Although they do collaborate with other artists on their albums, SPC ECO — pronounced space echo, dig? — are essentially a father-daughter duo consisting of singer/lyricist Rose Berlin and multi-instrumentalist/producer Dean Garcia, the latter of which spent quite a bit of time in the limelight back in the ’90’s as one half of the critically-acclaimed electro duo Curve.
This time around, Rose and Dean worked with Jarek Leskiewicz, who contributed to most of the songs and co-wrote six of them. While Rose and Dean worked at Dean’s studio The ELaB in the UK, Jarek made his parts in his home studio in Opole, Poland, sending things back and forth with Rose and Dean until they had finished songs. One of their collaborations was the first track that was completed for the release, a spacey delight called “Fallen Stars,” which also happens to open the album. Like several of the songs on the 15 track record, it features crushing, raw guitars that hover over droning but shiny synth, a smooth bass guitar part, and Rose’s ethereal voice, among other sounds (of which there are many).
One of the album’s strongest tracks is the highly addictive, punchy single “Delusional Waste,” which calls to mind early Garbage and Republica. While Rose’s vocals are often buried — sometimes too buried — in the mix of the duo’s post shoegaze post dream pop tunes, the vocals are loud and clear on “Delusional Waste,” which is wonderful because Rose has a beautiful voice that deserves to be heard. In this case, she’s calling someone “a fucking waste of space,” so she isn’t exactly trying to sound beautiful, but she does nevertheless. With a gorgeous voice like hers, it just can’t be helped. She could be reciting a black mass and it would still sound heavenly and precious. That said, “Delusional Waste” calls for some brash attitude and Rose does give off just the right amount of don’t-fuck-with-me vibe. She just happens to sound celestial while she does so.
If you’re a fan of the undead then you’re sure to like the goth rock-tinged “Zombie,” which sounds like a cross between My Bloody Valentine and The Smashing Pumpkins. But dreamier. It’s quite trippy, in fact, and it’s hypnotic tunes like this that make me a little less bothered that Wiki simply refers to this duo as shoegaze.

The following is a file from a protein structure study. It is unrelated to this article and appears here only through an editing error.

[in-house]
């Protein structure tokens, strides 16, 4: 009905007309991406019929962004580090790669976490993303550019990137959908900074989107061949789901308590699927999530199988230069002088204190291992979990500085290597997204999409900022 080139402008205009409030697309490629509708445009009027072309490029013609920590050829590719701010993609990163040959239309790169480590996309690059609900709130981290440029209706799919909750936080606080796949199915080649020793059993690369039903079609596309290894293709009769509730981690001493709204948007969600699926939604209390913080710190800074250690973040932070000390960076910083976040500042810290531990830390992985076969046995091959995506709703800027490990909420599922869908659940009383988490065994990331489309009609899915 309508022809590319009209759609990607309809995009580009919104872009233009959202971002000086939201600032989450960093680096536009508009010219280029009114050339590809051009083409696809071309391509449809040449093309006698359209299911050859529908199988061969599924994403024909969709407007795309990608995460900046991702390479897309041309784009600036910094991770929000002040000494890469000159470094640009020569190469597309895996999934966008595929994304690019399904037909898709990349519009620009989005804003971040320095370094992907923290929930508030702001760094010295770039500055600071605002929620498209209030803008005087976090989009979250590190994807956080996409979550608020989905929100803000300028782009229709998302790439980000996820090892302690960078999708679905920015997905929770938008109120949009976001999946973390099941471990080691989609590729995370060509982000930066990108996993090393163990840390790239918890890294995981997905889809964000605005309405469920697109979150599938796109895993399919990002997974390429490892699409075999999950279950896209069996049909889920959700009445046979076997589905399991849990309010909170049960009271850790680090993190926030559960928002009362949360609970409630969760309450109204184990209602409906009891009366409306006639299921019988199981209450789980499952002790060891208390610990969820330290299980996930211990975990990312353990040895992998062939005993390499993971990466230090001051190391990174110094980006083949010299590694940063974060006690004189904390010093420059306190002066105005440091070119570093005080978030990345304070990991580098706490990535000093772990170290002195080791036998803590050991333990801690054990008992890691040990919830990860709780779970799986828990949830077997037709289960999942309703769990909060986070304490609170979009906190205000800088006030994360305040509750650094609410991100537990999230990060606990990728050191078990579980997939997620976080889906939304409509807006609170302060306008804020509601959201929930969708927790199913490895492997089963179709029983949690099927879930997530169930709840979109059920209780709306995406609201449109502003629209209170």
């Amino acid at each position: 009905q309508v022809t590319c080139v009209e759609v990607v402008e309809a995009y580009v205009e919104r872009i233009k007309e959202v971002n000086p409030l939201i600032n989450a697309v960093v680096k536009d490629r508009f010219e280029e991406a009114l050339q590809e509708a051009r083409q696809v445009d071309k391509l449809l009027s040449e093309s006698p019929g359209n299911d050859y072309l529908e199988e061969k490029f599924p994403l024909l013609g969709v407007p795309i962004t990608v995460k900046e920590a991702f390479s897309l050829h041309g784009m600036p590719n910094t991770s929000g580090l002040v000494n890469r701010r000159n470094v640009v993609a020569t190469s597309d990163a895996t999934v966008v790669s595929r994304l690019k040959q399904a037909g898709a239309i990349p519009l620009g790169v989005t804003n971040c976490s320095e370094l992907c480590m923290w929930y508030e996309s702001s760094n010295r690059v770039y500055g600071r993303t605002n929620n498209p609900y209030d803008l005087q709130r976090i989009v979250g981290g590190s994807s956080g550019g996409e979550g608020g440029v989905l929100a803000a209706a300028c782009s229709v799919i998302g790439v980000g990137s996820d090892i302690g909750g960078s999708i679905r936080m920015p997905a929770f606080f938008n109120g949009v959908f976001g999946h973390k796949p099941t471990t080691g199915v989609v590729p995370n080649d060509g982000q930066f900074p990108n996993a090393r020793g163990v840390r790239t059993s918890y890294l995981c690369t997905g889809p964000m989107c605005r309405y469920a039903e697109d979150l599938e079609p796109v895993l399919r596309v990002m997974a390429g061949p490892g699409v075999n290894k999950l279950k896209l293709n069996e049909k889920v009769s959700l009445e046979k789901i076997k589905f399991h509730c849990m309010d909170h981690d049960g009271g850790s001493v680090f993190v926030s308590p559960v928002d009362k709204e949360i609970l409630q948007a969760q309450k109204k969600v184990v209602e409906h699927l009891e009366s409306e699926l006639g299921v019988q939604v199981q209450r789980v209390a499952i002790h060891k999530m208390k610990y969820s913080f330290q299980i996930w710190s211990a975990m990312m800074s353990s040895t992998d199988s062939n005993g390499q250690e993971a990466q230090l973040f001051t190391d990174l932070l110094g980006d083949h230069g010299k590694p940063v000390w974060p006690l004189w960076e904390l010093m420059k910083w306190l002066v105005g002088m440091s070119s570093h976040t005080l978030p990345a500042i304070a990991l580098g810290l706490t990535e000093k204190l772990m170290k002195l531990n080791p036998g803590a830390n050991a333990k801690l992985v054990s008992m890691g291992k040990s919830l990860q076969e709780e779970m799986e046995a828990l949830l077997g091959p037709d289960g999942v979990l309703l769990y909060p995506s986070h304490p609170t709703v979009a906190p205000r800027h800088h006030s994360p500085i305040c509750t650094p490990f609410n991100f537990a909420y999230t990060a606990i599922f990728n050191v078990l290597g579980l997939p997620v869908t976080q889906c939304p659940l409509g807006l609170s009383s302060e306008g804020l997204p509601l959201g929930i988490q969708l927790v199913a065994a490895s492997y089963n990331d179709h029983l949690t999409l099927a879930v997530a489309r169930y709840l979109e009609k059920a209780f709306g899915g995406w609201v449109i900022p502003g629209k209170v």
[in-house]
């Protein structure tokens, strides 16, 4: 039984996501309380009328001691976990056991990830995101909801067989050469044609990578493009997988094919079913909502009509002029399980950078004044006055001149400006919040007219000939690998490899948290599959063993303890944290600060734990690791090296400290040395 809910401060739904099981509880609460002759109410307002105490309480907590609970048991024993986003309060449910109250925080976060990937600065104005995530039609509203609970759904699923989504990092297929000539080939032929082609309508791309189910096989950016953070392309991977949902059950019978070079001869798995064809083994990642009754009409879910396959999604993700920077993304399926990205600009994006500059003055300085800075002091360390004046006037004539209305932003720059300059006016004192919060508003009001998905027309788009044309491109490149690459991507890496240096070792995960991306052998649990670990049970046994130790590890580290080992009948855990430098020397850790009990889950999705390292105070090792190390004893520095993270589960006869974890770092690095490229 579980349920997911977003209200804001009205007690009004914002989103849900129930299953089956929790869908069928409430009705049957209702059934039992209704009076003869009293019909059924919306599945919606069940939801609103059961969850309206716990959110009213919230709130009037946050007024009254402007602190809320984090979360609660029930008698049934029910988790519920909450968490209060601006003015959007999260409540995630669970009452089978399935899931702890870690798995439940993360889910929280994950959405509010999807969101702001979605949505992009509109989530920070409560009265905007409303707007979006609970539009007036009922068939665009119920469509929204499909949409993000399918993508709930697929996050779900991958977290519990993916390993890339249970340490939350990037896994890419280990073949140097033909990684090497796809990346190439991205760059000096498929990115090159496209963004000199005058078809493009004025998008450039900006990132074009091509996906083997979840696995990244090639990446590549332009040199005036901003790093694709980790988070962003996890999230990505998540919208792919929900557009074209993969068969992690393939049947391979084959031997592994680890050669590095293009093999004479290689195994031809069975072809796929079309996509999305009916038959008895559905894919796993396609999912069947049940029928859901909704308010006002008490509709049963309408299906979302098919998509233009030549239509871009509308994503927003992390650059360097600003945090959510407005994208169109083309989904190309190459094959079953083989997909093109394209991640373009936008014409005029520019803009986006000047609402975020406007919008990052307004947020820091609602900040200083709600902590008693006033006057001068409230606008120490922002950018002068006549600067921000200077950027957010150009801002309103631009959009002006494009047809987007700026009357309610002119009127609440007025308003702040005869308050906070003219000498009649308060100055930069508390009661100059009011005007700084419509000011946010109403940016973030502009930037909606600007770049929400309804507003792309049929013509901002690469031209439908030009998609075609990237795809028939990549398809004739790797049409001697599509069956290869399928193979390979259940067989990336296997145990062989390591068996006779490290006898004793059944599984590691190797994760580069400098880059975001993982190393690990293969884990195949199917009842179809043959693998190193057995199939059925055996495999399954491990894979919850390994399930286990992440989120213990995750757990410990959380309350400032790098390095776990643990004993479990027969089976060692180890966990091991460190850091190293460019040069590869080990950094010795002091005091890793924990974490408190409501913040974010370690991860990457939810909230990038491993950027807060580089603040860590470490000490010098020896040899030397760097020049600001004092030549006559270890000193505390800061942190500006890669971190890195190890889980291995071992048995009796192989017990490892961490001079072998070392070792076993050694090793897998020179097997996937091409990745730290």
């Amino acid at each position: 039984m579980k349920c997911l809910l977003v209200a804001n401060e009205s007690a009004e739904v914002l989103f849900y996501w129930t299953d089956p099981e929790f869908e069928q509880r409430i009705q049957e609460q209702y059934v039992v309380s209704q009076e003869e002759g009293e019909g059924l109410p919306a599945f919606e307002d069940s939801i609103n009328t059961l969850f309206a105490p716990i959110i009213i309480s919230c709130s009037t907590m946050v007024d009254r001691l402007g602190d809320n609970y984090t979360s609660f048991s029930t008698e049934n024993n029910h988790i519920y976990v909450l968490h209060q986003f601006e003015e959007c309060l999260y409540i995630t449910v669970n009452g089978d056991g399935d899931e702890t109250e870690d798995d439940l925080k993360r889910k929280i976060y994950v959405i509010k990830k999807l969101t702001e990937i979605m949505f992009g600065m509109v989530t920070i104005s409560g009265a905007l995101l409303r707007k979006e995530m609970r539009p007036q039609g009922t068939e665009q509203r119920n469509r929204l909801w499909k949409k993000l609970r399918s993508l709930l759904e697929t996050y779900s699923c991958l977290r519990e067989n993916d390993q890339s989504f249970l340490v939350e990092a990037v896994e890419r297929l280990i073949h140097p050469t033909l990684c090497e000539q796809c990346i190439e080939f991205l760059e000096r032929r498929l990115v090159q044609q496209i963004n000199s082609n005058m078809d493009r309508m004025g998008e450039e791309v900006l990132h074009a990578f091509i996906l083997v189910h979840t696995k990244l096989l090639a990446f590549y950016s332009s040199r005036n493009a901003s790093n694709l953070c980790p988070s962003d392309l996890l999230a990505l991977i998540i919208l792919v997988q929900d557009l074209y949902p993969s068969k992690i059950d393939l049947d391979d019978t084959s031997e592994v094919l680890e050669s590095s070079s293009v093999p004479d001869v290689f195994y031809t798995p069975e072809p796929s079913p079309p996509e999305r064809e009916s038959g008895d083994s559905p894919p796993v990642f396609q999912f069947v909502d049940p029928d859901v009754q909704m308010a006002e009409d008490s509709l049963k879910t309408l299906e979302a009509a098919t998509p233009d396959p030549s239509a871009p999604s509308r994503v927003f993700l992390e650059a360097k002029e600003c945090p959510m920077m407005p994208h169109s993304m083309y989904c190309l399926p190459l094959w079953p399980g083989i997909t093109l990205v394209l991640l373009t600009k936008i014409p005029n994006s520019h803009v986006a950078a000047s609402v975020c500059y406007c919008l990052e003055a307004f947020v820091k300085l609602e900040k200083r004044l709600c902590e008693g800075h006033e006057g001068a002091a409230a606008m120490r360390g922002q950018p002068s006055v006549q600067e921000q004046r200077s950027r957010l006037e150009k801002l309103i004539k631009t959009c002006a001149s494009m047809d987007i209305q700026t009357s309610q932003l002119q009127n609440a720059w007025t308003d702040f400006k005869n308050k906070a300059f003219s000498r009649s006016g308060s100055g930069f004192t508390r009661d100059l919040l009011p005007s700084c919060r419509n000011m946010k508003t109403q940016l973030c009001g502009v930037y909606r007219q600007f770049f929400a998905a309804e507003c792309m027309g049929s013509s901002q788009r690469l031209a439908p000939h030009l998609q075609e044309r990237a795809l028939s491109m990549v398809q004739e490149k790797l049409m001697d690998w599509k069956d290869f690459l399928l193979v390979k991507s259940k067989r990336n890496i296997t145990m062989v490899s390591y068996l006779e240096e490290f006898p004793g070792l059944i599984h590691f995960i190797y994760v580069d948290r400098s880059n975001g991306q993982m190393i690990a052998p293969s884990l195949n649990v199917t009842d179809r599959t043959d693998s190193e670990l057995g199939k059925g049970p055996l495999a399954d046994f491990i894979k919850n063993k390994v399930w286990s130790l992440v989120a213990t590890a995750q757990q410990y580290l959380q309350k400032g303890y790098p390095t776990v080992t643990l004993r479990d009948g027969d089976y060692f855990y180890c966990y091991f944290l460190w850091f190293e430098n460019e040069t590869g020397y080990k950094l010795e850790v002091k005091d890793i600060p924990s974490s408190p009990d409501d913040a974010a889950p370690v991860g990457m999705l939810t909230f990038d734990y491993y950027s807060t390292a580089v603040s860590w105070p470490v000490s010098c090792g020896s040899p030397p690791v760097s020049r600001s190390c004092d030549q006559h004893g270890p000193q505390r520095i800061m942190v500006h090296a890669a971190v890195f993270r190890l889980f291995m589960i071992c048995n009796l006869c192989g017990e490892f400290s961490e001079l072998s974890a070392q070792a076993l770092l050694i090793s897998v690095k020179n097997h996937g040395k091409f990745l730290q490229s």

Down-tempo and ballad junkies will not be able to get enough of “The Whole Day Long.” Easily one of the best songs on the album, it’s the perfect companion for your depression. Angsty, but ultimately rather mellow. It has a seductive bass guitar line that gets inside of you and doesn’t let go, meanwhile electro-beats slosh along, sounding a bit like they’re getting stuck in the mud as they go. A bit dirty, to be sure. So, consider yourself warned: these beats will punch you in the gut in the dark.
“Make Me Stay” is sure to hit a home run with pop-minded music lovers. One of the most-uptempo and immediately infectious tracks on the album, it features industrial-flavored beats, sharp bursts of guitar, chugging bass and what are quite possibly Rose’s most playful vocals on the album. There’s even a moment where it almost sounds a bit dubstep, though it never quite goes there and that’s probably a good thing because you wouldn’t want to get sick of this album three months from now.
“Don’t make me cry anymore,” Rose sings, her voice perfectly angelic, during the spacey number “Hold On Me,” which allows Dean to show off his bass guitar playing and boy does he impress. The song does have some guitars, but they’re considerably less crunchy than they are on most tracks on the album and, more importantly, they’re lower in the mix, so you can also hear Rose’s sweet vocals better.
Of course, some of the tracks where you can’t always hear Rose so much are enjoyable, too. “Sirens and Satellites” in particular is a mesmerizing mix of Depeche Mode-flavored beats, snappy percussion and swirly, droning bass that goes straight for the jugular and hits it.
The album closes with a haunting, minimalist track called “Found,” which finds Rose singing softly — almost whispering — accompanied by very little music. Just little click-like sounds. Normally, I would say these songs have at least six tracks running at all times — and some probably have as many as 32 — but I doubt there are more than 3 at play here and it’s quite stunning.
All in all, what we have here is a veritable genre-bender. A truly eclectic magnum opus. This one is as likely to please fans of shoegaze, as it is to please fans of industrial, as it is to please fans of electro-pop, or even fans of psychedelic music. Rose and Dean and their co-conspirators do all of these things quite masterfully, often within the span of a single song, and it’s a sonic joyride you don’t want to miss.